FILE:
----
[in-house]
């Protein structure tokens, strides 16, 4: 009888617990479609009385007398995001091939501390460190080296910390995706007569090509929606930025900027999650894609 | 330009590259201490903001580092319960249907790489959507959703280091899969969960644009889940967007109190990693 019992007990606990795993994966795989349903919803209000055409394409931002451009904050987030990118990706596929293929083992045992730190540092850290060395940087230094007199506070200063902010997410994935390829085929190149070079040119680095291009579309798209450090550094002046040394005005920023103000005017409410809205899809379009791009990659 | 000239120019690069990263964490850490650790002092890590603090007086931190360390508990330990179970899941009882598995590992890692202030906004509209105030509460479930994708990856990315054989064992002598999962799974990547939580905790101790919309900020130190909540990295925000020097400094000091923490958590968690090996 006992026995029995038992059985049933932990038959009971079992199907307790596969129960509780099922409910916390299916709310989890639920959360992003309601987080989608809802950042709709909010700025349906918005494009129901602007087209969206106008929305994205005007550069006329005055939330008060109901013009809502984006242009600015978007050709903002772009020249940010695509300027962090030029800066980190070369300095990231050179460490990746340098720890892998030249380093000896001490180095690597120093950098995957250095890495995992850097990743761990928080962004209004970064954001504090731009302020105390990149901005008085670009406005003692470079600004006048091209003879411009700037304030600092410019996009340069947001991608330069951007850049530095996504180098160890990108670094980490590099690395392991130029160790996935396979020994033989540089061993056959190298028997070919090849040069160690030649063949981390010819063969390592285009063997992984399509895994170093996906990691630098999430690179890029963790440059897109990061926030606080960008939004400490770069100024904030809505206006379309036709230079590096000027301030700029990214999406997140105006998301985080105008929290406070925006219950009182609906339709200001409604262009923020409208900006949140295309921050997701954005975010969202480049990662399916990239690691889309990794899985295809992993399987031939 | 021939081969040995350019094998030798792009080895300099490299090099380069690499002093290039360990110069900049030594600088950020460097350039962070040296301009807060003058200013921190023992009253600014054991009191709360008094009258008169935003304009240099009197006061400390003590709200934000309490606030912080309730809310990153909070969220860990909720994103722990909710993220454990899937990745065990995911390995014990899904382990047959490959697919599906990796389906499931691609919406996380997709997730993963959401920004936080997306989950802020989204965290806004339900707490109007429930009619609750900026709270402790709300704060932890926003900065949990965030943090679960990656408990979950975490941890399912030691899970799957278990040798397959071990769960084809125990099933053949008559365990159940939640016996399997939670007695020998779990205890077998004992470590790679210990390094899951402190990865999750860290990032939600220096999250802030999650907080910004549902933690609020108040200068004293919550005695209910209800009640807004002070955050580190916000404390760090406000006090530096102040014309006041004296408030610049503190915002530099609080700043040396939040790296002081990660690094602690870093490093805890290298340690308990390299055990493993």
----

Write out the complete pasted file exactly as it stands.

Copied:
[in-house]
């Protein structure tokens, strides 16, 4: 009888617990479609009385007398995001091939501390460190080296910390995706007569090509929606930025900027999650894609 | 330009590259201490903001580092319960249907790489959507959703280091899969969960644009889940967007109190990693 019992007990606990795993994966795989349903919803209000055409394409931002451009904050987030990118990706596929293929083992045992730190540092850290060395940087230094007199506070200063902010997410994935390829085929190149070079040119680095291009579309798209450090550094002046040394005005920023103000005017409410809205899809379009791009990659 | 000239120019690069990263964490850490650790002092890590603090007086931190360390508990330990179970899941009882598995590992890692202030906004509209105030509460479930994708990856990315054989064992002598999962799974990547939580905790101790919309900020130190909540990295925000020097400094000091923490958590968690090996 006992026995029995038992059985049933932990038959009971079992199907307790596969129960509780099922409910916390299916709310989890639920959360992003309601987080989608809802950042709709909010700025349906918005494009129901602007087209969206106008929305994205005007550069006329005055939330008060109901013009809502984006242009600015978007050709903002772009020249940010695509300027962090030029800066980190070369300095990231050179460490990746340098720890892998030249380093000896001490180095690597120093950098995957250095890495995992850097990743761990928080962004209004970064954001504090731009302020105390990149901005008085670009406005003692470079600004006048091209003879411009700037304030600092410019996009340069947001991608330069951007850049530095996504180098160890990108670094980490590099690395392991130029160790996935396979020994033989540089061993056959190298028997070919090849040069160690030649063949981390010819063969390592285009063997992984399509895994170093996906990691630098999430690179890029963790440059897109990061926030606080960008939004400490770069100024904030809505206006379309036709230079590096000027301030700029990214999406997140105006998301985080105008929290406070925006219950009182609906339709200001409604262009923020409208900006949140295309921050997701954005975010969202480049990662399916990239690691889309990794899985295809992993399987031939 | 021939081969040995350019094998030798792009080895300099490299090099380069690499002093290039360990110069900049030594600088950020460097350039962070040296301009807060003058200013921190023992009253600014054991009191709360008094009258008169935003304009240099009197006061400390003590709200934000309490606030912080309730809310990153909070969220860990909720994103722990909710993220454990899937990745065990995911390995014990899904382990047959490959697919599906990796389906499931691609919406996380997709997730993963959401920004936080997306989950802020989204965290806004339900707490109007429930009619609750900026709270402790709300704060932890926003900065949990965030943090679960990656408990979950975490941890399912030691899970799957278990040798397959071990769960084809125990099933053949008559365990159940939640016996399997939670007695020998779990205890077998004992470590790679210990390094899951402190990865999750860290990032939600220096999250802030999650907080910004549902933690609020108040200068004293919550005695209910209800009640807004002070955050580190916000404390760090406000006090530096102040014309006041004296408030610049503190915002530099609080700043040396939040790296002081990660690094602690870093490093805890290298340690308990390299055990493993």